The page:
What’s eating Microsoft?

I couldn’t help but notice stories about Microsoft’s direction and management team recently notably hedge fund manager David Einhorn’s call for Steve Ballmer to resign as CEO; and decided to look at things from a slightly different data point: Google’s Insights for Search which is a reasonable proxy for levels of interest amongst the general public about a brand.

Microsoft and Apple

The general trend of their being an increase in Apple and a decrease in the interest in Microsoft was not a surprise. What did surprise me was, given all the hype about Apple how slow and steady the increase in interest was in the brand. It goes to show that media and online discussion take a while to move opinions, what they have done is allow them discussions to take place in the general public and give Apple a chance to be part of the evoked set. The insight also shows which countries have a higher than normal interest in the search term.

Ranking in terms of regional interestMicrosoftApple
1Papua New GuineaHong Kong
8CambodiaNew Zealand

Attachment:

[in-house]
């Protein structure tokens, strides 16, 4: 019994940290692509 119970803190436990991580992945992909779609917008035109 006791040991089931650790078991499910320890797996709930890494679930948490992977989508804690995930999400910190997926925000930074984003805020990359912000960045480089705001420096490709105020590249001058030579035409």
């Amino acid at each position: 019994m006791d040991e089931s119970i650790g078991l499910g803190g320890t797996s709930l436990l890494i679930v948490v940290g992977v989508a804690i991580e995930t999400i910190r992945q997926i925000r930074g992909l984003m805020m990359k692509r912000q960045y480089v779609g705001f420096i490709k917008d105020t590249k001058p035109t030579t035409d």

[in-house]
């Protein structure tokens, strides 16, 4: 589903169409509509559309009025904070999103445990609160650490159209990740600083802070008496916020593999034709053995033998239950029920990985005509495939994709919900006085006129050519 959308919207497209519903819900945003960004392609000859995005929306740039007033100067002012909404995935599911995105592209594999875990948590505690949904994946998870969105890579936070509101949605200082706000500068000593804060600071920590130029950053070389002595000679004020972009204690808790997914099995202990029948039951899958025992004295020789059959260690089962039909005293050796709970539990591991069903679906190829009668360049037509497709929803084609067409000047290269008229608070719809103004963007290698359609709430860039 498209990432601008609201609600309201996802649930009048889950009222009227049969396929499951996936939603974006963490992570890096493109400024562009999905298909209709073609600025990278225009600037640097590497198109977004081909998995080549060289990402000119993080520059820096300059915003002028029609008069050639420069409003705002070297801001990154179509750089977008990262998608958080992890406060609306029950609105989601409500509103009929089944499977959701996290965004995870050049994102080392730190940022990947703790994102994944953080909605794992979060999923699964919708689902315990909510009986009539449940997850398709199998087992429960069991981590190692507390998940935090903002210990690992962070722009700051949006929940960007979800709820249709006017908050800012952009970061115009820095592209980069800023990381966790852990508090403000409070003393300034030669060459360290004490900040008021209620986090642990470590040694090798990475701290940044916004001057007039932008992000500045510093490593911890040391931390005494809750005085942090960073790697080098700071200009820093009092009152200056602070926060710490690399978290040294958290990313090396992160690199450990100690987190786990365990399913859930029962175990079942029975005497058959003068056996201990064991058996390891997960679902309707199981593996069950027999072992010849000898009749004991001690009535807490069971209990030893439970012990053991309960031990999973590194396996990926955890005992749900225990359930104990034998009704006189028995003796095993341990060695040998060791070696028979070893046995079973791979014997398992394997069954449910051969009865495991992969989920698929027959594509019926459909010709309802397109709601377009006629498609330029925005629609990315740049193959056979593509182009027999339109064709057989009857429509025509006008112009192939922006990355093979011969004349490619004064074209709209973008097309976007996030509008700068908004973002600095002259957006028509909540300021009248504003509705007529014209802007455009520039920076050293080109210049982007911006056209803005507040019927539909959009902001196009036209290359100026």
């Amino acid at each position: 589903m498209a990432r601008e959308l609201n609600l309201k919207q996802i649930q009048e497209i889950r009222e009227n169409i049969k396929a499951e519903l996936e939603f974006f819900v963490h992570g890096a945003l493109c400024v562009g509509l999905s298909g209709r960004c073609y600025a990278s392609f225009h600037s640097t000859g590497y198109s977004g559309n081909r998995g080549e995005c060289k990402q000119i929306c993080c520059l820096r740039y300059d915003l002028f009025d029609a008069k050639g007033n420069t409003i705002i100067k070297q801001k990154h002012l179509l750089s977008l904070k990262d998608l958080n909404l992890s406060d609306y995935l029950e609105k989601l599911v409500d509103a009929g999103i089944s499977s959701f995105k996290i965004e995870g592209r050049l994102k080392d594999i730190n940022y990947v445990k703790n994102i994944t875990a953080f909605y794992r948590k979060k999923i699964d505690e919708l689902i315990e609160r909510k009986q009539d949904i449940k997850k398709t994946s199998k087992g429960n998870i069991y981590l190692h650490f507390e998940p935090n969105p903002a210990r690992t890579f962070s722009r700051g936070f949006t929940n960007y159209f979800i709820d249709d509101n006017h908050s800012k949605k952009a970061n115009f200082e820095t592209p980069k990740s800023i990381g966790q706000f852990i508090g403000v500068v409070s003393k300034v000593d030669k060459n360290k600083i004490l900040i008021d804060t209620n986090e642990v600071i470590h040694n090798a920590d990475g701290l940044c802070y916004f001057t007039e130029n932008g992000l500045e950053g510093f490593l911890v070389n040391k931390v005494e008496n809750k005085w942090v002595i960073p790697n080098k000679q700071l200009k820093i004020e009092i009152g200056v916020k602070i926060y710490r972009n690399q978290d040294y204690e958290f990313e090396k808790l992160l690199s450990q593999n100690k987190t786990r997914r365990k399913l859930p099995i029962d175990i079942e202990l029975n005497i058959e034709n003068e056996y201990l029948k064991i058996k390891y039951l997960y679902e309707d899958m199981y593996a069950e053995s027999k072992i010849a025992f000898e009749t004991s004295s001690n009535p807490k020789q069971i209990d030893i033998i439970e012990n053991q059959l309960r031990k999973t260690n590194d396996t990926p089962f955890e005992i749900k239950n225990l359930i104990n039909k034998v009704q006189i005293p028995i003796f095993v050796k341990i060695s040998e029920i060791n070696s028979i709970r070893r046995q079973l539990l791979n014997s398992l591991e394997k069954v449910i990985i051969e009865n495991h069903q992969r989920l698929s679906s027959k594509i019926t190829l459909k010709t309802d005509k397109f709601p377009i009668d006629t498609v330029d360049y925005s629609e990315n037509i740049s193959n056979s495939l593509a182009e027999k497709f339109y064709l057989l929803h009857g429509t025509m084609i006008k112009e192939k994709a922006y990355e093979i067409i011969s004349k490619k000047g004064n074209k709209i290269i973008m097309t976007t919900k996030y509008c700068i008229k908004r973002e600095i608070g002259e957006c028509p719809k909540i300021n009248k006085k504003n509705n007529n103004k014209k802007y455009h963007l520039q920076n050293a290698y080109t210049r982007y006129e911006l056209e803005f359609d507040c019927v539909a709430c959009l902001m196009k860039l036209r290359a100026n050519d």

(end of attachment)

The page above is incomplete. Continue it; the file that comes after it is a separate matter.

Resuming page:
What’s immediately apparent from this chart is that Microsoft has the highest interest in countries that have the least disposable income to pay for software. So it becomes a volume business as margins have to be kept thin to make the market.
Comparing Microsoft and IT bellweather company IBM, is a good way to understanding how interest for the software giant stands in its heartland of enterprise IT. What we see in this graph is that The decline in interest about Microsoft mirrors the gradient of the IBM line indicating that this decline in interest may be sector related rather than specific company-related.

If this graph had been brought out during the Microsoft – Yahoo! hostile takeover discussions; the logic of a deal may have been more obvious; even if the operation and financial aspects would have been bad for both brands. Being able to combine the level of interest in both Yahoo! and Microsoft would bring it within striking distance of Google. However what looks good on a graph curve doesn’t often make sense in reality.